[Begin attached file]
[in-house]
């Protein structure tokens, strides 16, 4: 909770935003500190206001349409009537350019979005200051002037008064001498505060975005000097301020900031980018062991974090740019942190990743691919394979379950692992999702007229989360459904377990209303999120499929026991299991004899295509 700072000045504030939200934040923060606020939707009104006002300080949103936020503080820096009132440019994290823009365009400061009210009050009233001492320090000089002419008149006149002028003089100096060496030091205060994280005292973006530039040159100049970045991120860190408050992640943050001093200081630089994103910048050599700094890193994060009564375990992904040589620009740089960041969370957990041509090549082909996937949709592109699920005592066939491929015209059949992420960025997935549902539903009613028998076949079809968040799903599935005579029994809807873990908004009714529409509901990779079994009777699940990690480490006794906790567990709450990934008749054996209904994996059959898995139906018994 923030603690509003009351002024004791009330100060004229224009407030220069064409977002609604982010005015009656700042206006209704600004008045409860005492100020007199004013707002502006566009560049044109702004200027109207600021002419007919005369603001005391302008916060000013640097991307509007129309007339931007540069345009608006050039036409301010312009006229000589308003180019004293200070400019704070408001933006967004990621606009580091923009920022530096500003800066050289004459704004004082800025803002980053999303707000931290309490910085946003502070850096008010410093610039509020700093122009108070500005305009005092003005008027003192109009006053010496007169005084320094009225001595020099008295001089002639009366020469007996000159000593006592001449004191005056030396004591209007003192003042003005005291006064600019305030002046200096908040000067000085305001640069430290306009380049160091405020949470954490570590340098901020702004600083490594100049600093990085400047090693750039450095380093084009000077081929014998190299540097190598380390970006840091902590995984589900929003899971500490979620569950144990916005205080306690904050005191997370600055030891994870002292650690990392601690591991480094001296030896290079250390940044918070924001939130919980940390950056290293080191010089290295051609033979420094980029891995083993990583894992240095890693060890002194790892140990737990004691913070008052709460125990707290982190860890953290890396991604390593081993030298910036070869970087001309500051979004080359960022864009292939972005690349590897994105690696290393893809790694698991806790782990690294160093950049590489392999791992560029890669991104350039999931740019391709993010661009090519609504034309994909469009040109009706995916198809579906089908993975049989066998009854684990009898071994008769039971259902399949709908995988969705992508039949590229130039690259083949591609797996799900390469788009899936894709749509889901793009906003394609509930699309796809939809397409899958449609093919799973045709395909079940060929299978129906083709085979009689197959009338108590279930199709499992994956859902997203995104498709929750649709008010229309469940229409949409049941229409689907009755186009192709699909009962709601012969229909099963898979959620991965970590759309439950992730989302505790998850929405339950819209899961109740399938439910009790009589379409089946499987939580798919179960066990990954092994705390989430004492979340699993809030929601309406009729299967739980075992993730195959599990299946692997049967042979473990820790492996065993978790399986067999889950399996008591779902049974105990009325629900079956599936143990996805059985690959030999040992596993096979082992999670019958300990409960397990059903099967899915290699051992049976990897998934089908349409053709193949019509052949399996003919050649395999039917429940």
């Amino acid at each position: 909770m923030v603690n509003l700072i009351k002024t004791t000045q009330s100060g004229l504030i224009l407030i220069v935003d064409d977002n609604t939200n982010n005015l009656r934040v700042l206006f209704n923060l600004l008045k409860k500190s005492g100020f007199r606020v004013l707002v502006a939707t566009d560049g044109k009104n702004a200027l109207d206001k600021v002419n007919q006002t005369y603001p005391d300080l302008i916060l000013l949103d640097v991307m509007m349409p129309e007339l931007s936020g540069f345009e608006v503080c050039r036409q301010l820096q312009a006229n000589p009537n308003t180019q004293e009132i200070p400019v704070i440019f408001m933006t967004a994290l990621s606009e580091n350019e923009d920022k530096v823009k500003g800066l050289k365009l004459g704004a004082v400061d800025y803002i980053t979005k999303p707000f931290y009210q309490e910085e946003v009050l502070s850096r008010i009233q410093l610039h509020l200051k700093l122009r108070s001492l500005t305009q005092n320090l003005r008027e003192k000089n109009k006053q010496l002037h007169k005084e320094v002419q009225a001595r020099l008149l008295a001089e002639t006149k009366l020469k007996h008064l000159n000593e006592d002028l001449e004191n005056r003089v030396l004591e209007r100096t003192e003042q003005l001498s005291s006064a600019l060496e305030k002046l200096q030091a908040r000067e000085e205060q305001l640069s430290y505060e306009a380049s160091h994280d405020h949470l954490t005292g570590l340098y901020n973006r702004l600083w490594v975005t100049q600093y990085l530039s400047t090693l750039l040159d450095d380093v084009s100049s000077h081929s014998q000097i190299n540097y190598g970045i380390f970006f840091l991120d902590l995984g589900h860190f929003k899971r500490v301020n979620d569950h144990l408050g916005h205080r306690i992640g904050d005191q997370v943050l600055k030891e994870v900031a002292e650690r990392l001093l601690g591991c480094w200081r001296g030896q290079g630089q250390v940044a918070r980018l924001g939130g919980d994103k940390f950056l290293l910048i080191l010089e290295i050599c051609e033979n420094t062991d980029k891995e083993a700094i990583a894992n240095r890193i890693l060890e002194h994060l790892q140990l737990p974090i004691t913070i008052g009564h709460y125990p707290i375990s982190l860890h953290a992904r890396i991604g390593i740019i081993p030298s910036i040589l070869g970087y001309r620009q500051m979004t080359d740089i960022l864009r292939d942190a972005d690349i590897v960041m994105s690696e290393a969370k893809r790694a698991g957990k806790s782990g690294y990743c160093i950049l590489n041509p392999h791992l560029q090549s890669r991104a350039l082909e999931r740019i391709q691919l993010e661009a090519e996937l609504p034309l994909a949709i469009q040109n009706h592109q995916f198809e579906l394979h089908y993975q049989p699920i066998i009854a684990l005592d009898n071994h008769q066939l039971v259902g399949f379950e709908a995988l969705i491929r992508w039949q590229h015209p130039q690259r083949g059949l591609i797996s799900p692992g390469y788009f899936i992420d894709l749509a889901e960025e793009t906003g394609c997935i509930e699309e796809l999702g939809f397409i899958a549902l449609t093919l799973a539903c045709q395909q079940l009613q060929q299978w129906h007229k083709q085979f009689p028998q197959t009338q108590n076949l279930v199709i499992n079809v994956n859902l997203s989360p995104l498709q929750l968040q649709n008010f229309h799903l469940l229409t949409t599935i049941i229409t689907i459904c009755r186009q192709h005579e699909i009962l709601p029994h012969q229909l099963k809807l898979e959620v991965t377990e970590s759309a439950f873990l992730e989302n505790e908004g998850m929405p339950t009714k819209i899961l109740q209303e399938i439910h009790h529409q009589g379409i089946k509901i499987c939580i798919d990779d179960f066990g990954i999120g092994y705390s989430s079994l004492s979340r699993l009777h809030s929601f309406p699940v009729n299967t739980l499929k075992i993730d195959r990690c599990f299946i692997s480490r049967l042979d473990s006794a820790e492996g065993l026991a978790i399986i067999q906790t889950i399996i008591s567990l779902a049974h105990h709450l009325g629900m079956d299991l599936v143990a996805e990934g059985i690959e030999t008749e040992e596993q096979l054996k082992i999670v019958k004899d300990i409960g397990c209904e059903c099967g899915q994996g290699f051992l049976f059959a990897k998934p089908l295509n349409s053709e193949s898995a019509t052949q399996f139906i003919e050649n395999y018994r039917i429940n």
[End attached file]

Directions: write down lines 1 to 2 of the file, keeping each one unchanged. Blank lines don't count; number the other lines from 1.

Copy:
[in-house]
């Protein structure tokens, strides 16, 4: 909770935003500190206001349409009537350019979005200051002037008064001498505060975005000097301020900031980018062991974090740019942190990743691919394979379950692992999702007229989360459904377990209303999120499929026991299991004899295509 700072000045504030939200934040923060606020939707009104006002300080949103936020503080820096009132440019994290823009365009400061009210009050009233001492320090000089002419008149006149002028003089100096060496030091205060994280005292973006530039040159100049970045991120860190408050992640943050001093200081630089994103910048050599700094890193994060009564375990992904040589620009740089960041969370957990041509090549082909996937949709592109699920005592066939491929015209059949992420960025997935549902539903009613028998076949079809968040799903599935005579029994809807873990908004009714529409509901990779079994009777699940990690480490006794906790567990709450990934008749054996209904994996059959898995139906018994 923030603690509003009351002024004791009330100060004229224009407030220069064409977002609604982010005015009656700042206006209704600004008045409860005492100020007199004013707002502006566009560049044109702004200027109207600021002419007919005369603001005391302008916060000013640097991307509007129309007339931007540069345009608006050039036409301010312009006229000589308003180019004293200070400019704070408001933006967004990621606009580091923009920022530096500003800066050289004459704004004082800025803002980053999303707000931290309490910085946003502070850096008010410093610039509020700093122009108070500005305009005092003005008027003192109009006053010496007169005084320094009225001595020099008295001089002639009366020469007996000159000593006592001449004191005056030396004591209007003192003042003005005291006064600019305030002046200096908040000067000085305001640069430290306009380049160091405020949470954490570590340098901020702004600083490594100049600093990085400047090693750039450095380093084009000077081929014998190299540097190598380390970006840091902590995984589900929003899971500490979620569950144990916005205080306690904050005191997370600055030891994870002292650690990392601690591991480094001296030896290079250390940044918070924001939130919980940390950056290293080191010089290295051609033979420094980029891995083993990583894992240095890693060890002194790892140990737990004691913070008052709460125990707290982190860890953290890396991604390593081993030298910036070869970087001309500051979004080359960022864009292939972005690349590897994105690696290393893809790694698991806790782990690294160093950049590489392999791992560029890669991104350039999931740019391709993010661009090519609504034309994909469009040109009706995916198809579906089908993975049989066998009854684990009898071994008769039971259902399949709908995988969705992508039949590229130039690259083949591609797996799900390469788009899936894709749509889901793009906003394609509930699309796809939809397409899958449609093919799973045709395909079940060929299978129906083709085979009689197959009338108590279930199709499992994956859902997203995104498709929750649709008010229309469940229409949409049941229409689907009755186009192709699909009962709601012969229909099963898979959620991965970590759309439950992730989302505790998850929405339950819209899961109740399938439910009790009589379409089946499987939580798919179960066990990954092994705390989430004492979340699993809030929601309406009729299967739980075992993730195959599990299946692997049967042979473990820790492996065993978790399986067999889950399996008591779902049974105990009325629900079956599936143990996805059985690959030999040992596993096979082992999670019958300990409960397990059903099967899915290699051992049976990897998934089908349409053709193949019509052949399996003919050649395999039917429940």